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Breaking barriers: Interview with Securitas' Thea Emetlis

Thea Emetlis shares her journey as a top leader in the security industry, highlighting what’s been vital to her career growth.

6 min read


This blog series celebrates the remarkable women leaders who play a pivotal role in shaping Securitas into the company it is today. As part of this series, we're shining a light on the women who are breaking barriers and leading the way across our organization. Through their stories and professional journeys, you can gain valuable insights into life at Securitas, learn from their experiences, and uncover the tips and lessons they've gained along the way.

In this edition, meet Thea Emetlis, the country president of Securitas Australia. An inspirational and proactive leader with a “let’s get it done” attitude focused on continuous improvement, Thea’s leadership approach lies at the intersection of tactical and strategic.

With an academic background in law, criminology, and political science – as well as experience serving as director of investigation, legal, risk, and finance – Thea joined Securitas as part of an acquisition in 2017. She was the first financial controller (known locally as chief financial officer) and then held the role of SVP of legal and HR. Thea has been serving as the country president of Securitas Australia since January 2023.

Q&A with Thea Emetlis

What led you to the security industry?

When I left school, the security industry wasn’t even a consideration or possibility. While I studied law, criminology, and political science, I supported myself with different roles in hospitality, retail, finance, tax administration, and marketing – gaining experience in different legal firms and community legal centers. Each experience taught me something different and left an impact on my journey. My passion has always been solving problems, learning, and taking that knowledge to explore something different.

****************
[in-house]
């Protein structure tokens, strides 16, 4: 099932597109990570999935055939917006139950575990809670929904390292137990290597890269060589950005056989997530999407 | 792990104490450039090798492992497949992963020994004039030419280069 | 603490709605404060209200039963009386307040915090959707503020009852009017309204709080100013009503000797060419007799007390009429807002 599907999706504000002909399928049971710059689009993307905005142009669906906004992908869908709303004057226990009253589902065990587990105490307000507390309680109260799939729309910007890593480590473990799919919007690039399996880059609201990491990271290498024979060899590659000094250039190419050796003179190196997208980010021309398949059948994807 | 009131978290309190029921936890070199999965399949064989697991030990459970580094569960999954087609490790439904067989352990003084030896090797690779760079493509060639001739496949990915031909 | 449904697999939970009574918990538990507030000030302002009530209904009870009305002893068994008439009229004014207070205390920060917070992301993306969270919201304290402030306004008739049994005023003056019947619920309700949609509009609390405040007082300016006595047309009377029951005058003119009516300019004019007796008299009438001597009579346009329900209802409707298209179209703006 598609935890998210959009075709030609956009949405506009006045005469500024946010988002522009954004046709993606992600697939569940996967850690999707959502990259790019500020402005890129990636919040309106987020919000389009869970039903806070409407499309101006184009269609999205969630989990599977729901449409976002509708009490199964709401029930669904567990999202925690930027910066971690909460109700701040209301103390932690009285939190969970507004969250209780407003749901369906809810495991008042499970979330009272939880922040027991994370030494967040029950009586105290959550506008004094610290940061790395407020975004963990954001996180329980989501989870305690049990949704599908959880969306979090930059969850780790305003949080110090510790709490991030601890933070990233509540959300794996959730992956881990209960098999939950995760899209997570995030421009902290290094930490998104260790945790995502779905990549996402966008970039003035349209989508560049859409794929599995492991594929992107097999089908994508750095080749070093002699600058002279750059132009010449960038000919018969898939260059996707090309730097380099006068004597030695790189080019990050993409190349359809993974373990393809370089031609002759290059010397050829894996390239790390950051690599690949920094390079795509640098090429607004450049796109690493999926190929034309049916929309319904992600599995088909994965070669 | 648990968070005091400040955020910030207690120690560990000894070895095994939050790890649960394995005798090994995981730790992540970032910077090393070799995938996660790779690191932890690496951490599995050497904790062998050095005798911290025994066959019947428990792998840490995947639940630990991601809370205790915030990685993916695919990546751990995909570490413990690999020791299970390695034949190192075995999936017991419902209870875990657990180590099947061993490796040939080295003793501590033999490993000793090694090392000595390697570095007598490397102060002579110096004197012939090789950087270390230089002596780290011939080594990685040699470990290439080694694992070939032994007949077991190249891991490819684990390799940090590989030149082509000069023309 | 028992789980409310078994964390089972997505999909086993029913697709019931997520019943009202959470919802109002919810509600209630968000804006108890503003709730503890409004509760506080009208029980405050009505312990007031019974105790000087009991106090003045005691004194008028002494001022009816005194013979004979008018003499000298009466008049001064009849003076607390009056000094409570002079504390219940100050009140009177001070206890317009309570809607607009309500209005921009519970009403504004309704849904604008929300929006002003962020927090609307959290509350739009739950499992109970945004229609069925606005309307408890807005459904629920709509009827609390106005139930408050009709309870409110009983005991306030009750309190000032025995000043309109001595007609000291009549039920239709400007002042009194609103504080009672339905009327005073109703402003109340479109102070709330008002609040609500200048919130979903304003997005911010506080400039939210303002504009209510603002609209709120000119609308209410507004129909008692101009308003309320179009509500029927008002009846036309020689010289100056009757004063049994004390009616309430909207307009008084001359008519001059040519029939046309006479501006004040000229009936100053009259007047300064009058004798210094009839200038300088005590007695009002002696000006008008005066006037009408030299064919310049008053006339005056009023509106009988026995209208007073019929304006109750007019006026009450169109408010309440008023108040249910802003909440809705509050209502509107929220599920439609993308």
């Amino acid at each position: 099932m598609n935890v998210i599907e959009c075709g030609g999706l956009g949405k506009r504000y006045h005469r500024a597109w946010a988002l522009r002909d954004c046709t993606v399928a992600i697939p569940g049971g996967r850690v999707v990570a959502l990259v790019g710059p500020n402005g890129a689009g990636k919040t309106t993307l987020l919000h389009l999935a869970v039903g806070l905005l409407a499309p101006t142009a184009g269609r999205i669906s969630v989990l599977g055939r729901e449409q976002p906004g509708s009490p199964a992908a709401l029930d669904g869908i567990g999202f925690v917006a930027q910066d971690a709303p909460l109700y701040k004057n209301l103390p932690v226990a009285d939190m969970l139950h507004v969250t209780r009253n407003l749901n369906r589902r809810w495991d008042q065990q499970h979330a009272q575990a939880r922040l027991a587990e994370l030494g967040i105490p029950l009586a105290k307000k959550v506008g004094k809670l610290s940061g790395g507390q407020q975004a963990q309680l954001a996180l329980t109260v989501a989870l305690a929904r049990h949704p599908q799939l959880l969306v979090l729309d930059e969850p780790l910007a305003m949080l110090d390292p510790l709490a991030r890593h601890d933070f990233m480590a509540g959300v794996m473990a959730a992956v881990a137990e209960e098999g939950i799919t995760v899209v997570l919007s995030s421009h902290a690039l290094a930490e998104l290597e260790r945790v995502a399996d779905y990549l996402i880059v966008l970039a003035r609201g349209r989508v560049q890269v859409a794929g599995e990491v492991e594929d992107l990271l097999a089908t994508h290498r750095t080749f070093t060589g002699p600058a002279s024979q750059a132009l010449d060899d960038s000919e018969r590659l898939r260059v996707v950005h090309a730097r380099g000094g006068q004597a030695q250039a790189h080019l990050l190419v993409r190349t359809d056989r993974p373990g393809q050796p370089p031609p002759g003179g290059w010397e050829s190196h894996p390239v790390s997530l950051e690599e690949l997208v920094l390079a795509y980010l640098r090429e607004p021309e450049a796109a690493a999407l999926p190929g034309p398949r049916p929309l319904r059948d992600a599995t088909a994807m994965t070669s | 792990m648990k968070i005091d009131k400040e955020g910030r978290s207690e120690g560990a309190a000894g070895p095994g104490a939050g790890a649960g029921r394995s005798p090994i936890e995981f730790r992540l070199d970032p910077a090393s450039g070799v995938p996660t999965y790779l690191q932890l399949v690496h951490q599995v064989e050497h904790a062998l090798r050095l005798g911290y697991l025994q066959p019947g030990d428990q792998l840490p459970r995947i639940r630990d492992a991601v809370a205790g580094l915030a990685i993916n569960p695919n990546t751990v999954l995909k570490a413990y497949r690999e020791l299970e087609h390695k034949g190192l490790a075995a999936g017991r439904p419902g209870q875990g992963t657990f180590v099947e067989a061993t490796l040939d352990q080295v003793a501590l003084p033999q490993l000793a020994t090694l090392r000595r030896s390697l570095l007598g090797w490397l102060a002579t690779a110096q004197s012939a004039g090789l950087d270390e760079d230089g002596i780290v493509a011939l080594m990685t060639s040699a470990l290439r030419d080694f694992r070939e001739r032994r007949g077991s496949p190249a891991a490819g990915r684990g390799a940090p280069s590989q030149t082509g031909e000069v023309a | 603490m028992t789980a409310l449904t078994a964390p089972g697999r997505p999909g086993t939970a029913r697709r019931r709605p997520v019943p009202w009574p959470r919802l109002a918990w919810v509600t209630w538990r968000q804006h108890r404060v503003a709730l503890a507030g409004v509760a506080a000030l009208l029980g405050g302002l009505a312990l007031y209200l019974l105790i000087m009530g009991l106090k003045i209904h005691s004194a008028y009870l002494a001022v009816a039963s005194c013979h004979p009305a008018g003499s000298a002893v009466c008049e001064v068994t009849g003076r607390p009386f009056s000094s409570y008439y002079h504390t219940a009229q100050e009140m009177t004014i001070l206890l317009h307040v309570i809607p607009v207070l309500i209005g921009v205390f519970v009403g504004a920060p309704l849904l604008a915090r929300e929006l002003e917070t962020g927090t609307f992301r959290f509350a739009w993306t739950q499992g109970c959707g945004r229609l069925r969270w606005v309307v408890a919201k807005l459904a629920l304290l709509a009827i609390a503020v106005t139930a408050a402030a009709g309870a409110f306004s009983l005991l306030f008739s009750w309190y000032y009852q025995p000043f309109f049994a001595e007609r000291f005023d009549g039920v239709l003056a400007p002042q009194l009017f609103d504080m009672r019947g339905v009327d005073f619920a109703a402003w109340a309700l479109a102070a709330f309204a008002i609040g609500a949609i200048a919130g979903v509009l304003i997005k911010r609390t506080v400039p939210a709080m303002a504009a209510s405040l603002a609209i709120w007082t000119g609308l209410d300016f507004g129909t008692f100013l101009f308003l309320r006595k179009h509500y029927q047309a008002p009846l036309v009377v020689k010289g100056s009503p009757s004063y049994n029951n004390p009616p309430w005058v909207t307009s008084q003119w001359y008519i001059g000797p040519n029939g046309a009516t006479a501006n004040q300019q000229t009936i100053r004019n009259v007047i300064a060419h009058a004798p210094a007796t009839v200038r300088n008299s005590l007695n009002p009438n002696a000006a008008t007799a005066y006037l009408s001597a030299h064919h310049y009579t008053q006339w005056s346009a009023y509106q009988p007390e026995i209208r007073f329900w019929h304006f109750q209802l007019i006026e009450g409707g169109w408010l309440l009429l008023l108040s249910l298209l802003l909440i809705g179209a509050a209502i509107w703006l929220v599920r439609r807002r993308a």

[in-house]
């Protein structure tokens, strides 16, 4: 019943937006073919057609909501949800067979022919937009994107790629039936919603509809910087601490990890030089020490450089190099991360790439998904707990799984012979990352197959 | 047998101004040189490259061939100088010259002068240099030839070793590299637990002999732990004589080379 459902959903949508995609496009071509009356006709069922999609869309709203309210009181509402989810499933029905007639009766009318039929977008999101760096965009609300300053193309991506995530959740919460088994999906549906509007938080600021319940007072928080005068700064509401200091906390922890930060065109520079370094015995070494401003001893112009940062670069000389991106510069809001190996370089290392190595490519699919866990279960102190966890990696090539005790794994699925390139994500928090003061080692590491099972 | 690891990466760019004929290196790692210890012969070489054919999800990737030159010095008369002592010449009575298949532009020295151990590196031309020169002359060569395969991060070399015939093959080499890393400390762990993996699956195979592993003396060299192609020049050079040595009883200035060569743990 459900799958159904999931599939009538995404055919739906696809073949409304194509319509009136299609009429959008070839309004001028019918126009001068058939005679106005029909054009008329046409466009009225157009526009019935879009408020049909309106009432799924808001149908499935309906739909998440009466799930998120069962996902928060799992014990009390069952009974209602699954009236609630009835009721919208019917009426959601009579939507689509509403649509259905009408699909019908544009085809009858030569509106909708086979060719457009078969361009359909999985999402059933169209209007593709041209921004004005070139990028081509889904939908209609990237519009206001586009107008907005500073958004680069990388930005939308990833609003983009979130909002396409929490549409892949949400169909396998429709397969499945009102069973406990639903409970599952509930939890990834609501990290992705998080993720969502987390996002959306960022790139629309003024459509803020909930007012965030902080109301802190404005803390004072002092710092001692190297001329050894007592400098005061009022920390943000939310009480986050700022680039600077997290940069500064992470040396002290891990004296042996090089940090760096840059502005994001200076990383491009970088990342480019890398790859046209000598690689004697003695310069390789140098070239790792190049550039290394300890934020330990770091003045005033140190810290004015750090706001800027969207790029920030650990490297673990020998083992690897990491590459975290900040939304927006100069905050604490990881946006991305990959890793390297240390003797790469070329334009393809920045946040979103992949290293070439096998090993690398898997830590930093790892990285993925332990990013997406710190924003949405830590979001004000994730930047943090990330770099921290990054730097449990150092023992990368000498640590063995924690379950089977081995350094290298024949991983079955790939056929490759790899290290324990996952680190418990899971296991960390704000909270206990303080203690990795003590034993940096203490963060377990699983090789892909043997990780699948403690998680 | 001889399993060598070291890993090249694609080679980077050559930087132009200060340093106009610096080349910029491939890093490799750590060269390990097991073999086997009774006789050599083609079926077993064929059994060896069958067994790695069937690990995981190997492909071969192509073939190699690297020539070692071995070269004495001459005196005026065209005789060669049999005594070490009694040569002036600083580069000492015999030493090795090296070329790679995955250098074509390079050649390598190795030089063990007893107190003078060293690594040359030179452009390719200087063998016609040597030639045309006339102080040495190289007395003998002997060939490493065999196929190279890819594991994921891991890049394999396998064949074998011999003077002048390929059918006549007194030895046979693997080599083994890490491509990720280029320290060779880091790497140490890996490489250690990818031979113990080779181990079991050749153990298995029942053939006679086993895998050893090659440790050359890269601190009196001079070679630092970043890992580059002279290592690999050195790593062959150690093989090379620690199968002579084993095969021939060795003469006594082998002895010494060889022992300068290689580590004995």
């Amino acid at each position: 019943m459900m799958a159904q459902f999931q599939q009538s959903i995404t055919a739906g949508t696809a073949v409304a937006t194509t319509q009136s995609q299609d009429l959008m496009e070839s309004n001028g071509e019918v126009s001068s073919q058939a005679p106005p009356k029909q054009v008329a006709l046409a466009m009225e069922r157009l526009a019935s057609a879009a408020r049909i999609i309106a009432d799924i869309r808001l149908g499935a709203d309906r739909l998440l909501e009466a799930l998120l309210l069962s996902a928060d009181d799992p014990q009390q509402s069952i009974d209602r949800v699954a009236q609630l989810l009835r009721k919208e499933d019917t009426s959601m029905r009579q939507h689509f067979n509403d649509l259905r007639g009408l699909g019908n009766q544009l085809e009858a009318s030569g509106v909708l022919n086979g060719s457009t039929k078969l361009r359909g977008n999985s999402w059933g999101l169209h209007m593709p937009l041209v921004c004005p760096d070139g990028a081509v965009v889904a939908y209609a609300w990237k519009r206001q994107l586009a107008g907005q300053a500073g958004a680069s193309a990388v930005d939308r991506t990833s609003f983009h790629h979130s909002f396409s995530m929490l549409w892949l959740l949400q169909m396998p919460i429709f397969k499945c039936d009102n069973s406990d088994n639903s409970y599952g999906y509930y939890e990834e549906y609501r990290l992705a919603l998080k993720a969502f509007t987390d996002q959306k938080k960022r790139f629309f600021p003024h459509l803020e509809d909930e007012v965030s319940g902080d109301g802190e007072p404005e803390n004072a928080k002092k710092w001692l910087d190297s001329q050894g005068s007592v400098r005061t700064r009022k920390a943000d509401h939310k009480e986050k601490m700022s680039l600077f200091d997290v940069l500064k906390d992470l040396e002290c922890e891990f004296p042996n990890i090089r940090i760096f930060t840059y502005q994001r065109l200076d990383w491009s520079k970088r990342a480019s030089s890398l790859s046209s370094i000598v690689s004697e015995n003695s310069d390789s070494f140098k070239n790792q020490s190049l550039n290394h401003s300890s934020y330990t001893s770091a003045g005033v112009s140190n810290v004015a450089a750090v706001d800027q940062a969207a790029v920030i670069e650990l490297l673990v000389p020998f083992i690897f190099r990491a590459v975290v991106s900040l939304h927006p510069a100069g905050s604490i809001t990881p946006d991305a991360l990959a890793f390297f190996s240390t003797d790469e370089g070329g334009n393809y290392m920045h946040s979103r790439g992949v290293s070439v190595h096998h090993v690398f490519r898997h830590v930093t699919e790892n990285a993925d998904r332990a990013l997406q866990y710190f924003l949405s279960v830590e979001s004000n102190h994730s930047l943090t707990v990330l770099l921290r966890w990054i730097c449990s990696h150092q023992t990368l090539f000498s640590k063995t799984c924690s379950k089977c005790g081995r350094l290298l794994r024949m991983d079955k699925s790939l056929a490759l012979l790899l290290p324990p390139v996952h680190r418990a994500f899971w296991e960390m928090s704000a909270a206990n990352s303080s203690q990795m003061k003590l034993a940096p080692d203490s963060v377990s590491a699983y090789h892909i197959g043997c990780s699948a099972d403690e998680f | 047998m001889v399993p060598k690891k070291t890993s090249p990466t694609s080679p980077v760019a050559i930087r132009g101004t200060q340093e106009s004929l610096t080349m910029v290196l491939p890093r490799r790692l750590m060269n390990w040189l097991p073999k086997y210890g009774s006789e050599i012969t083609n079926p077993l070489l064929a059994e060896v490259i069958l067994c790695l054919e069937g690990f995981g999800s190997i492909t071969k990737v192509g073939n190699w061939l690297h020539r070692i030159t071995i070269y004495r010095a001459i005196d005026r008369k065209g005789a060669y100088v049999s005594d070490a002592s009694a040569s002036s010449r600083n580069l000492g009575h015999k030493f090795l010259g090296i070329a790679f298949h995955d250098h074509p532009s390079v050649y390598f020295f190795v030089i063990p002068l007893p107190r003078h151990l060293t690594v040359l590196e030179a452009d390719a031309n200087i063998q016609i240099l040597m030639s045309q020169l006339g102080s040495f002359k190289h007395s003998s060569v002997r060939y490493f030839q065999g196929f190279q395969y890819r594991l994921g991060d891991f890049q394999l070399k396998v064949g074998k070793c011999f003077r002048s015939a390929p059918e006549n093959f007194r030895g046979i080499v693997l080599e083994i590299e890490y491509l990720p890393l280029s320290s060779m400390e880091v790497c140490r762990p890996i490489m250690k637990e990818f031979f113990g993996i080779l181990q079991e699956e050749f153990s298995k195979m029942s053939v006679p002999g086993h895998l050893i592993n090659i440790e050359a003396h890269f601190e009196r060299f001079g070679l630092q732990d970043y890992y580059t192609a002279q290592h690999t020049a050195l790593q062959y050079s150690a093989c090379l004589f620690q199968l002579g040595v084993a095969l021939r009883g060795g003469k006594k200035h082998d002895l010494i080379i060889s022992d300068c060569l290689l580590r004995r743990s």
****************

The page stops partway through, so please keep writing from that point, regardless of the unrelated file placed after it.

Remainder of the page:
When I eventually entered the security industry, I thought it would be a short deployment – I didn’t “fit the mold,” nor did I imagine how it could be a long-term career. Nonetheless, I was excited about what I could learn and leverage, and the challenge it posed.

My father-in-law ran an investigation, risk consulting, and security firm. At the time, he needed someone he could trust to handle some of the issues he faced. He gave me a list of 10 problems to solve and asked me to investigate the cause, come up with a strategy, and then fix them. I remember asking him, “What do I do after I finish solving these 10 problems?” It’s something I laugh about now, as I think he knew I loved a challenge.

Once I finished solving these 10 problems, I found myself transforming the business and working through every area of the organization – rapidly growing and strengthening the business, improving the processes, and working with our clients. Within a few years, I also obtained further qualifications and then started working through investigations, forensics, due diligence, security operations, and working through commercial and finance. During this time, my passion for security and risk grew as I was exposed to all its different facets.